1. Limited time only! Sign up for a free 30min personal tutor trial with Chegg Tutors
    Dismiss Notice
Dismiss Notice
Join Physics Forums Today!
The friendliest, high quality science and math community on the planet! Everyone who loves science is here!

Homework Help: Forces - Finding Net Force

  1. Sep 30, 2007 #1
    1. A ball is flying through the air, and at a given point in the flight, the ball is submitted to a gravitational force: F(g) = 1,5 N [downwards] and air resistance: F(air) = 0,50 N [32° above the horizontal]. Calculate the net force on the ball.

    2. F (nette) = m x a

    3. I thought I might have to find the vertical and horizontal components of the air resistance, so I found:
    sin32 x 0,5N = 0,26N = x
    cos32 x 0,5N = 0,42N = y

    I also tried calculating the mass of the ball, in case it might prove useful:
    Fg = m x g
    1,5N = 9,8m
    0,153 kg = m

    But after calculating these values, I'm at a loss of what to do next. How do you find out the net force without having the other force on the horizontal axis? How can I use this data to calculate the net force? The answer key in my book says it should be 1,3N [71° under the horizontal], but I have no idea how this answer was achieved. I would be grateful for any help in solving this problem.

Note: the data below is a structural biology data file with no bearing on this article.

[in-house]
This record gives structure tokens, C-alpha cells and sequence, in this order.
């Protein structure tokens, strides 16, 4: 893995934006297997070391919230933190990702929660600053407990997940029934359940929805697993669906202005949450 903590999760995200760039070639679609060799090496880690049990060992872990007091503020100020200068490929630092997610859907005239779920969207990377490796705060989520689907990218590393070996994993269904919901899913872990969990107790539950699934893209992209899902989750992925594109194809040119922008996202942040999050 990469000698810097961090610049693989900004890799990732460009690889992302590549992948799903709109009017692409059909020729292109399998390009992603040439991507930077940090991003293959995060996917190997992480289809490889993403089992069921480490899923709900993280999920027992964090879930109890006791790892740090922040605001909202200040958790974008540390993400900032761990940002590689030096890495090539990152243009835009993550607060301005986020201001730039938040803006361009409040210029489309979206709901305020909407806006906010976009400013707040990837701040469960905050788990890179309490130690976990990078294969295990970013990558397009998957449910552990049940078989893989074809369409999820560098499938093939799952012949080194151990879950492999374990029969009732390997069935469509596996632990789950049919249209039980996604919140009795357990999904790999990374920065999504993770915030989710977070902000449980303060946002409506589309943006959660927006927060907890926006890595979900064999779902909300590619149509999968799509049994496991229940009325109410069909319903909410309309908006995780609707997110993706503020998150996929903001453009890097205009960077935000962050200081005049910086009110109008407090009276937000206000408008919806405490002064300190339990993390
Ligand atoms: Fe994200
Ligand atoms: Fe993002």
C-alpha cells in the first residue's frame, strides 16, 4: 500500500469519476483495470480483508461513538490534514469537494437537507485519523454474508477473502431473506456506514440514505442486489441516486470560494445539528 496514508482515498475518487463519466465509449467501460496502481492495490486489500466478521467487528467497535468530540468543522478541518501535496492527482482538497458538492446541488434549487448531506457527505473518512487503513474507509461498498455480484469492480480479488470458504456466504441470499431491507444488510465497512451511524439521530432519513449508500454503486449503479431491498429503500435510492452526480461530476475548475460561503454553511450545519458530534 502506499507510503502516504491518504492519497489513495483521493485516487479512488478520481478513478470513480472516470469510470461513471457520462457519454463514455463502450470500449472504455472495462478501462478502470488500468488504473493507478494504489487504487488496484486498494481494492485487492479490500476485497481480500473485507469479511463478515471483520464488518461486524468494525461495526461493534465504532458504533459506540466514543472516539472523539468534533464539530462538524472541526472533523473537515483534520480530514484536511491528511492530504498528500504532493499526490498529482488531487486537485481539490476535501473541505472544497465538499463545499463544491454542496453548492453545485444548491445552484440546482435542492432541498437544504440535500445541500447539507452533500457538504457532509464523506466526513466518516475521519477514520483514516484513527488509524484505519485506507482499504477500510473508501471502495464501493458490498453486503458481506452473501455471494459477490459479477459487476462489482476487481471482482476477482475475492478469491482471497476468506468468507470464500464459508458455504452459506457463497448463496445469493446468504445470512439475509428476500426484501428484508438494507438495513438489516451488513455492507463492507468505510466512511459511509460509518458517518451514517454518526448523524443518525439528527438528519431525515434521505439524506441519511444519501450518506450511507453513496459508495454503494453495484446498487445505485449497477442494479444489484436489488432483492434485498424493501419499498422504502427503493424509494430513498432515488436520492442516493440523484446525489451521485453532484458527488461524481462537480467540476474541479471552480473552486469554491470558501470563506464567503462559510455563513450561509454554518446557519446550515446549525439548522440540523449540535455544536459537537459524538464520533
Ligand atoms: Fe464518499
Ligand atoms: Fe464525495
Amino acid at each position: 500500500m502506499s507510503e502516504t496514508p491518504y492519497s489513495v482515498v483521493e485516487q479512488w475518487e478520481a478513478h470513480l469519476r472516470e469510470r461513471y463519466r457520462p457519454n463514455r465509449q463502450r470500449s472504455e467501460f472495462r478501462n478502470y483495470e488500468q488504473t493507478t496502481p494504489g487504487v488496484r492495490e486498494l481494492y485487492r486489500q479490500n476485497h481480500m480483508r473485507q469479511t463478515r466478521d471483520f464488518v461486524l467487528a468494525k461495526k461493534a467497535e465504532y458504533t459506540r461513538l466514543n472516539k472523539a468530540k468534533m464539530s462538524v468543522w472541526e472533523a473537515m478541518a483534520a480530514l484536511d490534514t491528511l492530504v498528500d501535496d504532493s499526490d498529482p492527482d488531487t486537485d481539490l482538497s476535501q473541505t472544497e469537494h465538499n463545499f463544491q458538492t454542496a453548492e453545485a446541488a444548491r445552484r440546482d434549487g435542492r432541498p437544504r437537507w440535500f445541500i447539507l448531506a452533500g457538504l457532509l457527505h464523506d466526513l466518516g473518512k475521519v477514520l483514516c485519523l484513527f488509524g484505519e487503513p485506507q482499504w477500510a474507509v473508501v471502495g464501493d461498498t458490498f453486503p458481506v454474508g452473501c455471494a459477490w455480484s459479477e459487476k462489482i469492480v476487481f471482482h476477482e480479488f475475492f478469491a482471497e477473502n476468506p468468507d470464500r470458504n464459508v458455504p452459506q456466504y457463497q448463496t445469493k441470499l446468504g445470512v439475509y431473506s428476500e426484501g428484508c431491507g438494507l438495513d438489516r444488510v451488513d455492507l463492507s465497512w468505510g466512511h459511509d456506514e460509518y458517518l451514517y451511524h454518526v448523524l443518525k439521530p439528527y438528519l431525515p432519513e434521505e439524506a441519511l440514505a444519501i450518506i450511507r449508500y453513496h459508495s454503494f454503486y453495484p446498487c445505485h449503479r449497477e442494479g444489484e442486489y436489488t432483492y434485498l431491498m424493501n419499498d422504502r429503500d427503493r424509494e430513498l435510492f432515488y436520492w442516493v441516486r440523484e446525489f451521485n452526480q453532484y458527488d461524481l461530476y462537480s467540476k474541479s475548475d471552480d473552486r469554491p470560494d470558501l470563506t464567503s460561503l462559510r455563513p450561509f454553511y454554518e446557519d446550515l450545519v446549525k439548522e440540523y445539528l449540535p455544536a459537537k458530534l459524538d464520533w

2. jcsd
  3. Sep 30, 2007 #2
    You have the x and y components interchanged.

    Why should it have a non-zero horizontal component?

    Think of it this way: "Downwards" is 270 degrees away from the positive x-axis. Can you find the components of the gravitational force now?
  4. Sep 30, 2007 #3
    If the ball is in movement, shouldn't the horixontal component be non-zero?

    And what does it being 270 degrees away from the positive x-axis have to do with it?
  5. Sep 30, 2007 #4
    To find the net force just add the two force vectors. You know what their components are along each direction.

    I was just trying to show you that the horizontal component of the gravitational force is zero.
Share this great discussion with others via Reddit, Google+, Twitter, or Facebook